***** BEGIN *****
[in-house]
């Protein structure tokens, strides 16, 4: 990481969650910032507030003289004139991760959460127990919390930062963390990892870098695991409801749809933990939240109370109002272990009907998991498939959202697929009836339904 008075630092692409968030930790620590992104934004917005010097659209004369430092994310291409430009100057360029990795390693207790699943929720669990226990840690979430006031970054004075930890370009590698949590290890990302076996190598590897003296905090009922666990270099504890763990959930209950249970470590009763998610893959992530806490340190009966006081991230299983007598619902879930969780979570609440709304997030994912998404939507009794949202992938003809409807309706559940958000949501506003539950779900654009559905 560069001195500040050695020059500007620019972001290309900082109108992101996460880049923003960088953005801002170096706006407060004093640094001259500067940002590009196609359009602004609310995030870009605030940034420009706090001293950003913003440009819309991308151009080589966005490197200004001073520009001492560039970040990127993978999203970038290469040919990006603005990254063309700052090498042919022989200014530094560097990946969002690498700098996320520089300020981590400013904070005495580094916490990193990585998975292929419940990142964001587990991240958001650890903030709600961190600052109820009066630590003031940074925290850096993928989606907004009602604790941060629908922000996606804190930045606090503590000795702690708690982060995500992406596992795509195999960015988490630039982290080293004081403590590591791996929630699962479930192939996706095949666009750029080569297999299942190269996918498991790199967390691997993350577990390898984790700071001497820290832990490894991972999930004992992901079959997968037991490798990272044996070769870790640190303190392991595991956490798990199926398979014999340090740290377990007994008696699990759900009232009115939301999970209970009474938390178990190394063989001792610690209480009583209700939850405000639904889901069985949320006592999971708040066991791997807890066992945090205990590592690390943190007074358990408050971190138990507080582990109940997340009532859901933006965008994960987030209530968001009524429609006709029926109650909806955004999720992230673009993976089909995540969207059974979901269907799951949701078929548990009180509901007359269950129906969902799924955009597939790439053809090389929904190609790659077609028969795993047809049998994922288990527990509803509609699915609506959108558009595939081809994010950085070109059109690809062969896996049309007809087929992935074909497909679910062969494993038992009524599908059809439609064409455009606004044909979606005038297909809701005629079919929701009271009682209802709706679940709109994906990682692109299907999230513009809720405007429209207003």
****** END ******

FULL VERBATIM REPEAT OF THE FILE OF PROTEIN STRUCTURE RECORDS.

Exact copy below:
[in-house]
């Protein structure tokens, strides 16, 4: 990481969650910032507030003289004139991760959460127990919390930062963390990892870098695991409801749809933990939240109370109002272990009907998991498939959202697929009836339904 008075630092692409968030930790620590992104934004917005010097659209004369430092994310291409430009100057360029990795390693207790699943929720669990226990840690979430006031970054004075930890370009590698949590290890990302076996190598590897003296905090009922666990270099504890763990959930209950249970470590009763998610893959992530806490340190009966006081991230299983007598619902879930969780979570609440709304997030994912998404939507009794949202992938003809409807309706559940958000949501506003539950779900654009559905 560069001195500040050695020059500007620019972001290309900082109108992101996460880049923003960088953005801002170096706006407060004093640094001259500067940002590009196609359009602004609310995030870009605030940034420009706090001293950003913003440009819309991308151009080589966005490197200004001073520009001492560039970040990127993978999203970038290469040919990006603005990254063309700052090498042919022989200014530094560097990946969002690498700098996320520089300020981590400013904070005495580094916490990193990585998975292929419940990142964001587990991240958001650890903030709600961190600052109820009066630590003031940074925290850096993928989606907004009602604790941060629908922000996606804190930045606090503590000795702690708690982060995500992406596992795509195999960015988490630039982290080293004081403590590591791996929630699962479930192939996706095949666009750029080569297999299942190269996918498991790199967390691997993350577990390898984790700071001497820290832990490894991972999930004992992901079959997968037991490798990272044996070769870790640190303190392991595991956490798990199926398979014999340090740290377990007994008696699990759900009232009115939301999970209970009474938390178990190394063989001792610690209480009583209700939850405000639904889901069985949320006592999971708040066991791997807890066992945090205990590592690390943190007074358990408050971190138990507080582990109940997340009532859901933006965008994960987030209530968001009524429609006709029926109650909806955004999720992230673009993976089909995540969207059974979901269907799951949701078929548990009180509901007359269950129906969902799924955009597939790439053809090389929904190609790659077609028969795993047809049998994922288990527990509803509609699915609506959108558009595939081809994010950085070109059109690809062969896996049309007809087929992935074909497909679910062969494993038992009524599908059809439609064409455009606004044909979606005038297909809701005629079919929701009271009682209802709706679940709109994906990682692109299907999230513009809720405007429209207003």